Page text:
Artist Gina Ruggeri skillfully plays with perspective and spatial illusion. Her work often takes the form of painted Mylar cutouts employing trope-l’oeil techniques. Natural objects such as logs, stones, and smoke seem to float off the wall and into the gallery space. In other work the white walls give way to rot, decay, and caverns. Though Ruggeri’s work is eye-catching a definite and clear painting tradition stands out in her work. She frequently forgoes the traditional canvas for plastic film but her composition and techniques is reminiscent of past styles. The background landscapes of Renaissance portraits appear to have outgrown their frames (and conventional physics for that matter) and now unfold directly on the gallery walls.
A portrait tries to capture the essence of a subject. By honing in on a solitary figure usually from the chest up, we’re able to delve into the eyes and see beneath the surface. There’s some seriousness involved because the traditional portrait is used to capture a visual record which can act as a long standing account of that subject. Taking this and flipping it, painter Austin Lee creates cartoon-like portraits of re-imagined people and animals. Bursting with neon color and loose line, his subjects have nothing to hide and let it all hang out. His work associates with characterture and gestural expression mostly ending up as vignette laden pictures.
With titles like Dunno, Mr. Worry, Facepalm, and Taboo the idea of community and friends surface as the subject for many of his pictures. In one, two figures appear in the front windshield of a car, the anticipation in their faces is that of a destination thay are unfamiliar with. In another, “Crush” a Mona Lisa type portrait peers out from a cabinet frame portraying someone the artist has a crush on?
Using a similar approach Lee creates heads out of 3D prints and acrylic paint. These look like self-portraits and capture certain aspects of his personality with the least amount of rendering. To some degree both his painting and prints reference minimalism in their quest to strip away and find the core of its subject.
BillDomonkos is a visual artist and filmmaker who we previously featured in May 2011. Most recently, he has begun posting gifs he’s made to his Tumblr page. If you’re familiar with any of his film work, then the animated gifs should resonate with you as they similarly reflect Domonkos’ aesthetic. In both forms, he collides and combine ideas and images using digital effects, editing, and manipulation to assemble a new experience of form. His work is largely informed by the elusive part of cinema, the ineffability of an expression that can only be sensed by evoking particular images, sounds, and feelings. The endless loops of the animated gif form brings something new to Domonkos’ aesthetic, allowing for the endless contrast of an animated image with a static image. His work reminds me of the last gif artist I posted, Tony Kinglux, who uses a similar process and method when creating his gifs, though there are obvious differences in their overall aesthetics. Domonkos lives and works in San Francisco.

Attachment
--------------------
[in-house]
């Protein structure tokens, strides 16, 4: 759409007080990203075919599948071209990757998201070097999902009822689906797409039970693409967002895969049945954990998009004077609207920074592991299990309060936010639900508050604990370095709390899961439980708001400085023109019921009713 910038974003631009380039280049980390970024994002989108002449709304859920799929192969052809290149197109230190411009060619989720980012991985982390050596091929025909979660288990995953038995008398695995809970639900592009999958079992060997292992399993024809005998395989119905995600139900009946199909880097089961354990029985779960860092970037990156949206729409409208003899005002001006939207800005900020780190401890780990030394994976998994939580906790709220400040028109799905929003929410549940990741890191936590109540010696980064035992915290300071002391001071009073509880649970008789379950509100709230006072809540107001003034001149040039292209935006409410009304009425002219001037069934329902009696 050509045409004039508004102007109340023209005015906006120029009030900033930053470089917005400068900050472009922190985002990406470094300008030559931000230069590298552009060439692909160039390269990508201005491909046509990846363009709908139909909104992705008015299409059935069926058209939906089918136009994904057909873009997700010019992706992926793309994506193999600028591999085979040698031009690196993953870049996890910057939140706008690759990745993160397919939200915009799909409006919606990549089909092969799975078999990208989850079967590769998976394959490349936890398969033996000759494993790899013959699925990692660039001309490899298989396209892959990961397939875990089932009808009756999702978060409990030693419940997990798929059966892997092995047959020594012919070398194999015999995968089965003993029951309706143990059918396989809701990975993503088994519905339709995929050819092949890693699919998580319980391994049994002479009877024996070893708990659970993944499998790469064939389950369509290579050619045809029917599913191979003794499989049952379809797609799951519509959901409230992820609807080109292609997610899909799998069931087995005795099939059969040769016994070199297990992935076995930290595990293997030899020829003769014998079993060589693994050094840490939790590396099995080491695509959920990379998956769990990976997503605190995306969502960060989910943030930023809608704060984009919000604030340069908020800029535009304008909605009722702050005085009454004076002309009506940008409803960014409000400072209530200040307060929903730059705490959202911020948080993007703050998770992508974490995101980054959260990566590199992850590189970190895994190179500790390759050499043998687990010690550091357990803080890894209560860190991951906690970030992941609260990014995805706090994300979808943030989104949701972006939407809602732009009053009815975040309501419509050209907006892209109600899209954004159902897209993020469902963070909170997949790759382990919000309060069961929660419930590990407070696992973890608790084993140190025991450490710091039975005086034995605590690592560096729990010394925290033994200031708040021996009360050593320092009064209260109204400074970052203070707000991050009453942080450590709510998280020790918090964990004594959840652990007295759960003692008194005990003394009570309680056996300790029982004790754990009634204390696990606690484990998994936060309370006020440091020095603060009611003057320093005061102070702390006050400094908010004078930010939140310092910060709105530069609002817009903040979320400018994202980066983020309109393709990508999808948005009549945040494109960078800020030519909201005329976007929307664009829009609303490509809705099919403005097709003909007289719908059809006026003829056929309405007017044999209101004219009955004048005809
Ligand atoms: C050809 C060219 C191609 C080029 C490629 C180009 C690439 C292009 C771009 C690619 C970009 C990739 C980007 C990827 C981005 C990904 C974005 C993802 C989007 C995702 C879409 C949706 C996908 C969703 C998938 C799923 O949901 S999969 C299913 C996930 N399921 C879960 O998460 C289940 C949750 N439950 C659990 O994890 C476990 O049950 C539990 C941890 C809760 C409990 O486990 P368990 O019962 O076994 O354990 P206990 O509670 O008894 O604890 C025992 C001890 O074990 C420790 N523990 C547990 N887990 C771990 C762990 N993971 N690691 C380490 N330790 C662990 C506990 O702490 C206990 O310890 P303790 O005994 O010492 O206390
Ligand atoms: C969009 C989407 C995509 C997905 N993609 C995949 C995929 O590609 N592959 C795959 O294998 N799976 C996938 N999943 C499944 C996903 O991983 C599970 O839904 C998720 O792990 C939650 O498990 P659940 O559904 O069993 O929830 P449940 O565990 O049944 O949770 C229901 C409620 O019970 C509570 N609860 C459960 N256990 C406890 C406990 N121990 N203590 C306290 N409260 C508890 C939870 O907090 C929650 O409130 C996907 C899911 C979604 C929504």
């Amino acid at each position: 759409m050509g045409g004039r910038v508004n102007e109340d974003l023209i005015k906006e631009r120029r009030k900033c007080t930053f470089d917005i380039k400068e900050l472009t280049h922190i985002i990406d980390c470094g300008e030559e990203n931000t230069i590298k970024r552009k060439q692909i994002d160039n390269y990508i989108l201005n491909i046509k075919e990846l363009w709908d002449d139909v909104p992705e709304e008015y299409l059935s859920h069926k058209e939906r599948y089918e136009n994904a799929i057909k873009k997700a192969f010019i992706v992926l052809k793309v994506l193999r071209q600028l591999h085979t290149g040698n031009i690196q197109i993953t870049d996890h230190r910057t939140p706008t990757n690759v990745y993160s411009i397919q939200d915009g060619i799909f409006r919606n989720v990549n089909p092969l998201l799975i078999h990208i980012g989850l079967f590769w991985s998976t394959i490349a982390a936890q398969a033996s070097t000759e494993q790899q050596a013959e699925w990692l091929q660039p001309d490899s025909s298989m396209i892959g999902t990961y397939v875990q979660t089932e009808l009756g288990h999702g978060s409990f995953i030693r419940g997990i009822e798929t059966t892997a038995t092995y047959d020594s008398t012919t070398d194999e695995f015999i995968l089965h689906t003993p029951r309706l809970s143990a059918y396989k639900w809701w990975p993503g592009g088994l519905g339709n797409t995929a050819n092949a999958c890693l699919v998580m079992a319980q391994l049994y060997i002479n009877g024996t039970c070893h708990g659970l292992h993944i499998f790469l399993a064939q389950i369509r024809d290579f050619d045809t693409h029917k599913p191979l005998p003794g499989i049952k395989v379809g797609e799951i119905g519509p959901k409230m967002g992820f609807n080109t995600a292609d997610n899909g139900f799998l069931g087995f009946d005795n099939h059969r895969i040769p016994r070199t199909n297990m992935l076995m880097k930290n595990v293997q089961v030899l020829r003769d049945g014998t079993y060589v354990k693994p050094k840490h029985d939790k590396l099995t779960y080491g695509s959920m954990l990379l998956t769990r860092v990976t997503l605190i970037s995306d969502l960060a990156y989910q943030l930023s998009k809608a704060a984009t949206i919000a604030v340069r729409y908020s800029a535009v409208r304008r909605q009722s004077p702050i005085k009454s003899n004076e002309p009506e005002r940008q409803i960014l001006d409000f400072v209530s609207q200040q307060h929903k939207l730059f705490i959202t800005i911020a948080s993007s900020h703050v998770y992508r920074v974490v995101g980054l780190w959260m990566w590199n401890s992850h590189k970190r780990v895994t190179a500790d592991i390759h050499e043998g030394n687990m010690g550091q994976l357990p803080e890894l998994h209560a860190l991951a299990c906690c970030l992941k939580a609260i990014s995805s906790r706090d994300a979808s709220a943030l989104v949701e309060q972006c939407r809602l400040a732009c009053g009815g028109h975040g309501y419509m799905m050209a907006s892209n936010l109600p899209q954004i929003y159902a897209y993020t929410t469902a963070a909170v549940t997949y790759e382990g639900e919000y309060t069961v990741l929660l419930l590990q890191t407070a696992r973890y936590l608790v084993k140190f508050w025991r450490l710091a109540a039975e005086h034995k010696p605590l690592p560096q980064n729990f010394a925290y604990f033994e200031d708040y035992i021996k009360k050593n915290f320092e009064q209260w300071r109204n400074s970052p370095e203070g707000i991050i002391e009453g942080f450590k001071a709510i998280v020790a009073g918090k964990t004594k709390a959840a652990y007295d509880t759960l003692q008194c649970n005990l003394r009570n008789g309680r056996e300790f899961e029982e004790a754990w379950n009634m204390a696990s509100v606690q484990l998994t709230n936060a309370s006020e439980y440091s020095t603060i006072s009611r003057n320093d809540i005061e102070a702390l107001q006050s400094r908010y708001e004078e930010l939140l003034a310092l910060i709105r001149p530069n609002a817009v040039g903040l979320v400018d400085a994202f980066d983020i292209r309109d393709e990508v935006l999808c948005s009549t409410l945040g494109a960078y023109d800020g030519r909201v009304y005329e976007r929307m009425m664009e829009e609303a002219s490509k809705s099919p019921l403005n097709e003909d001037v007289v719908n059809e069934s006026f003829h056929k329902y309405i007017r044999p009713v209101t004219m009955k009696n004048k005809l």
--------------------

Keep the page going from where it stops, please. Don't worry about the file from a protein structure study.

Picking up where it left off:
Robby Day’s delicate and intimate pen illustrations have a mysterious quality to them that makes one wonder who are these figures and what world do they live in. Are they shamans from another galaxy performing secret rituals or ancient beasts that lived deep in the woods? Look at the rest of Robby’s work after the jump and decide for yourself!
These aren’t your typical vinyl records. Actually, they’re not vinyl at all. Amanda Ghassaei seems to have perfectly situated herself between being a scientist and artist. This project illustrates that well. For it Ghassaei uses a laser to burn grooves into a variety of materials such as wood, acrylic, and paper. The grooves are about two times larger than they would be on a regular record. However, these DIY records are still entirely playable. Check out the video after the jump to see her laser-cut records in action.